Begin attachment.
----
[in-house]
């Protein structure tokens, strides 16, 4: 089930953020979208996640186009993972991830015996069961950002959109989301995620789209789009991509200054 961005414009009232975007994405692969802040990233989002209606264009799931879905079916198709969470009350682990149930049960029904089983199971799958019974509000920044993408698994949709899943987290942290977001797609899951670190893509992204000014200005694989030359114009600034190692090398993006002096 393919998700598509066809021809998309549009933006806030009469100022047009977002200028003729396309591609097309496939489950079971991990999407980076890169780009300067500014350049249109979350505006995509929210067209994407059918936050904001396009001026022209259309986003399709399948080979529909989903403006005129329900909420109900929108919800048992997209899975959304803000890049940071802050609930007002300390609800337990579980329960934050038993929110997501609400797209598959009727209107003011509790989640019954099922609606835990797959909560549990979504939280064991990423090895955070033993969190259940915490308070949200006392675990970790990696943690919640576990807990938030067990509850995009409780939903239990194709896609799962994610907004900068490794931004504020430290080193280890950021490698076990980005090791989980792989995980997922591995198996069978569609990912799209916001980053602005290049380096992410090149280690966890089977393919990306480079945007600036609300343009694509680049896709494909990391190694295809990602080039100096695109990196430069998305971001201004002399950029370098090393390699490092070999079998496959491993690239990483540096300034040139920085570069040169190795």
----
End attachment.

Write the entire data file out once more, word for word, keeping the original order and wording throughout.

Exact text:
[in-house]
């Protein structure tokens, strides 16, 4: 089930953020979208996640186009993972991830015996069961950002959109989301995620789209789009991509200054 961005414009009232975007994405692969802040990233989002209606264009799931879905079916198709969470009350682990149930049960029904089983199971799958019974509000920044993408698994949709899943987290942290977001797609899951670190893509992204000014200005694989030359114009600034190692090398993006002096 393919998700598509066809021809998309549009933006806030009469100022047009977002200028003729396309591609097309496939489950079971991990999407980076890169780009300067500014350049249109979350505006995509929210067209994407059918936050904001396009001026022209259309986003399709399948080979529909989903403006005129329900909420109900929108919800048992997209899975959304803000890049940071802050609930007002300390609800337990579980329960934050038993929110997501609400797209598959009727209107003011509790989640019954099922609606835990797959909560549990979504939280064991990423090895955070033993969190259940915490308070949200006392675990970790990696943690919640576990807990938030067990509850995009409780939903239990194709896609799962994610907004900068490794931004504020430290080193280890950021490698076990980005090791989980792989995980997922591995198996069978569609990912799209916001980053602005290049380096992410090149280690966890089977393919990306480079945007600036609300343009694509680049896709494909990391190694295809990602080039100096695109990196430069998305971001201004002399950029370098090393390699490092070999079998496959491993690239990483540096300034040139920085570069040169190795």